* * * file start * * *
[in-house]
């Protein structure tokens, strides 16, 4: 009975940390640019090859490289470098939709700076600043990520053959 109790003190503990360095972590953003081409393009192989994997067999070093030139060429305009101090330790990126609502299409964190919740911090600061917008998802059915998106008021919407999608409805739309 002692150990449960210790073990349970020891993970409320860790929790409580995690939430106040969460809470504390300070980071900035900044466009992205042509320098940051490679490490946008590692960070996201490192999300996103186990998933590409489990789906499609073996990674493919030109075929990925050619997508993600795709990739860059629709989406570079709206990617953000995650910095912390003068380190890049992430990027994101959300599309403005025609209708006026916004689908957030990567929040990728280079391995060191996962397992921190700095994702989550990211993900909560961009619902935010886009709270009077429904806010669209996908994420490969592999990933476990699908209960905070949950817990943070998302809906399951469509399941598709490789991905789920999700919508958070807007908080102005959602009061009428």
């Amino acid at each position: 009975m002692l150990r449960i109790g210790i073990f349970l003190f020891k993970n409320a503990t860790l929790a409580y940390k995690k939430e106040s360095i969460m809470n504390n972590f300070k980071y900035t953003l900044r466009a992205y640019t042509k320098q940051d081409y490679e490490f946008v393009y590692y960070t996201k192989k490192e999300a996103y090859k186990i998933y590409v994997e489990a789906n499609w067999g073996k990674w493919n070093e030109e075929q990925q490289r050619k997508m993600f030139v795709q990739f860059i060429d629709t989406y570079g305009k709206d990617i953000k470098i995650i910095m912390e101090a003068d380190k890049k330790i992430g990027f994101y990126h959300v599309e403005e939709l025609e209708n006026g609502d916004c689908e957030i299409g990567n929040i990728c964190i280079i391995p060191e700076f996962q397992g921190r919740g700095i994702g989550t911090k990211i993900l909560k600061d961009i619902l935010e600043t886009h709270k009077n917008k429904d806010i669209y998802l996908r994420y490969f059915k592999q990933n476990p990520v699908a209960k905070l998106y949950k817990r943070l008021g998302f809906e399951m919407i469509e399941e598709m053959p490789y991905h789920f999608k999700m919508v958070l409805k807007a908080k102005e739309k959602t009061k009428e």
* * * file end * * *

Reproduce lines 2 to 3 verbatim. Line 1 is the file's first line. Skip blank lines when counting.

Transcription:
């Protein structure tokens, strides 16, 4: 009975940390640019090859490289470098939709700076600043990520053959 109790003190503990360095972590953003081409393009192989994997067999070093030139060429305009101090330790990126609502299409964190919740911090600061917008998802059915998106008021919407999608409805739309 002692150990449960210790073990349970020891993970409320860790929790409580995690939430106040969460809470504390300070980071900035900044466009992205042509320098940051490679490490946008590692960070996201490192999300996103186990998933590409489990789906499609073996990674493919030109075929990925050619997508993600795709990739860059629709989406570079709206990617953000995650910095912390003068380190890049992430990027994101959300599309403005025609209708006026916004689908957030990567929040990728280079391995060191996962397992921190700095994702989550990211993900909560961009619902935010886009709270009077429904806010669209996908994420490969592999990933476990699908209960905070949950817990943070998302809906399951469509399941598709490789991905789920999700919508958070807007908080102005959602009061009428």
């Amino acid at each position: 009975m002692l150990r449960i109790g210790i073990f349970l003190f020891k993970n409320a503990t860790l929790a409580y940390k995690k939430e106040s360095i969460m809470n504390n972590f300070k980071y900035t953003l900044r466009a992205y640019t042509k320098q940051d081409y490679e490490f946008v393009y590692y960070t996201k192989k490192e999300a996103y090859k186990i998933y590409v994997e489990a789906n499609w067999g073996k990674w493919n070093e030109e075929q990925q490289r050619k997508m993600f030139v795709q990739f860059i060429d629709t989406y570079g305009k709206d990617i953000k470098i995650i910095m912390e101090a003068d380190k890049k330790i992430g990027f994101y990126h959300v599309e403005e939709l025609e209708n006026g609502d916004c689908e957030i299409g990567n929040i990728c964190i280079i391995p060191e700076f996962q397992g921190r919740g700095i994702g989550t911090k990211i993900l909560k600061d961009i619902l935010e600043t886009h709270k009077n917008k429904d806010i669209y998802l996908r994420y490969f059915k592999q990933n476990p990520v699908a209960k905070l998106y949950k817990r943070l008021g998302f809906e399951m919407i469509e399941e598709m053959p490789y991905h789920f999608k999700m919508v958070l409805k807007a908080k102005e739309k959602t009061k009428e």